A man convicted of defrauding the organisers of Queenstown’s former national rugby sevens tournament has been selected to coach the Arrowtown Premiers rugby team.
Richie Anderson, 53, was endorsed as next season’s coach at the Arrowtown Rugby Club’s AGM last Thursday.
In 2012, the sevens tournament founder was sentenced to 10 months’ home detention and ordered to pay $48,601 in reparation after he admitted defrauding the Sevens with Altitude organising committee of $64,000.
Anderson was declared bankrupt last November after eventually paying reparation.
Club president Simon Spark accepts Anderson’s appointment won’t be popular in some quarters but says he was chosen because “his coaching CV’s second to none, probably, in club rugby”.
And “the committee said that, to a man, it’s time to move on”.
“Initially, there were probably one or two who were quite vocal and then over time that softened with the realisation that, well, how long do you bear a grudge?”
Anderson’s selection, Spark suggests, “should be viewed as part of a rehabilitation, if you like, or reintegration into mainstream community”.
“We have all made mistakes in our lives, and I’m no different, and it is nice to be accepted again as who you are.”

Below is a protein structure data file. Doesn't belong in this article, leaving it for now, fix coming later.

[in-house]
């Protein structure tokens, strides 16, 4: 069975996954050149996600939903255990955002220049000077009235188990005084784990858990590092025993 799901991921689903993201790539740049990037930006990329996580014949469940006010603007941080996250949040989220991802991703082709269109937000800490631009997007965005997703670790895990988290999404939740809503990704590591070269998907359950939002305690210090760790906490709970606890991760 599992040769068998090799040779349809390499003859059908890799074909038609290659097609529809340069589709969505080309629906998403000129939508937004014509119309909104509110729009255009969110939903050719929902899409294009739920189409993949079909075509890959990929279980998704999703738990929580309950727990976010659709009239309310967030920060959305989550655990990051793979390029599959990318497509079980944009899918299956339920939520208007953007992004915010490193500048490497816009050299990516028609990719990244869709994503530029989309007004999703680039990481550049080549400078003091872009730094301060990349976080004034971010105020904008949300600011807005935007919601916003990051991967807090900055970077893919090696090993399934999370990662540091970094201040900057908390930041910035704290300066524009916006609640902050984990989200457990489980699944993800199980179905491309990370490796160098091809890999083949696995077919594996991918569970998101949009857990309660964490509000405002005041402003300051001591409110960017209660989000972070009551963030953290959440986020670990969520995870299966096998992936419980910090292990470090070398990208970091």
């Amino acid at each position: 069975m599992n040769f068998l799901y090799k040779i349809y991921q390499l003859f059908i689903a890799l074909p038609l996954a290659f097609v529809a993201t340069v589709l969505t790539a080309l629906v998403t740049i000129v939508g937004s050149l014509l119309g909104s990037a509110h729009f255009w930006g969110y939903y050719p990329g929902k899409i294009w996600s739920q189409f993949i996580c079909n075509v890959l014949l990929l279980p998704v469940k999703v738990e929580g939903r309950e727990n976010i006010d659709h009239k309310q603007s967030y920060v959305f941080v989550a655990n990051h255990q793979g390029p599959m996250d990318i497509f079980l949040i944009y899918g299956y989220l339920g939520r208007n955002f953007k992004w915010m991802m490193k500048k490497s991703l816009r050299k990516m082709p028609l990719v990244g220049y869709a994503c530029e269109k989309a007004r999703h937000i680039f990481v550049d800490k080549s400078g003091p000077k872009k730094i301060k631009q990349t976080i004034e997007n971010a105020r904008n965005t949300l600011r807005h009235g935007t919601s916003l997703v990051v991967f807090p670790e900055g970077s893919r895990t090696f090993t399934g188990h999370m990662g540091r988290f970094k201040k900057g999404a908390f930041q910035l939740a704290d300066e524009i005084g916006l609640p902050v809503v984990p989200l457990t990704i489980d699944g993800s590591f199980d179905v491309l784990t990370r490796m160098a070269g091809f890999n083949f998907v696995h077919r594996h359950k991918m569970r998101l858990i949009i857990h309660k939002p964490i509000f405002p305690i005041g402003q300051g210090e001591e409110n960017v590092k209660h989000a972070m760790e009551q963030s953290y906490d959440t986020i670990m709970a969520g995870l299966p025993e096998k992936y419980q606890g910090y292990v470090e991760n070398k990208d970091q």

Spark says Anderson had not only successfully coached Arrowtown before, going back to 1999, but he also started its thriving junior division.
Through his role in getting Queenstown to host the sevens, Spark says he’d also allowed the club to build a war-chest from tournament proceeds which will be put toward’s the club’s new community clubrooms.
“We had a vigorous debate unlike any I’ve seen in my time as president because people wanted to be sure we were making the decision for the right reasons.”
Spark says only one other applicant, a South African, had applied but he couldn’t be sure when he’d arrive in town or how long he’d stay.
Anderson says he didn’t put his hand up to try to redeem himself.
“I just want to coach, that’s it.
“I want the [Arrowtown] Bulls to be rampant again, that’s my goal, I’m pretty passionate about Arrowtown.”
Anderson says he made up his mind to apply for the vacancy when watching the team blow a 19-8 semi-final lead against Alexandra last season, with just 10 minutes left on the clock.
Anderson admits he was delighted to be given the nod.
“The other crap which has happened is crap which has gone.”
Asked for his reaction to Anderson’s selection, former Sevens with Altitude chairman Clark Frew yesterday said he didn’t want to comment.
The sevens tournament ran in Queenstown for 10 years till 2013.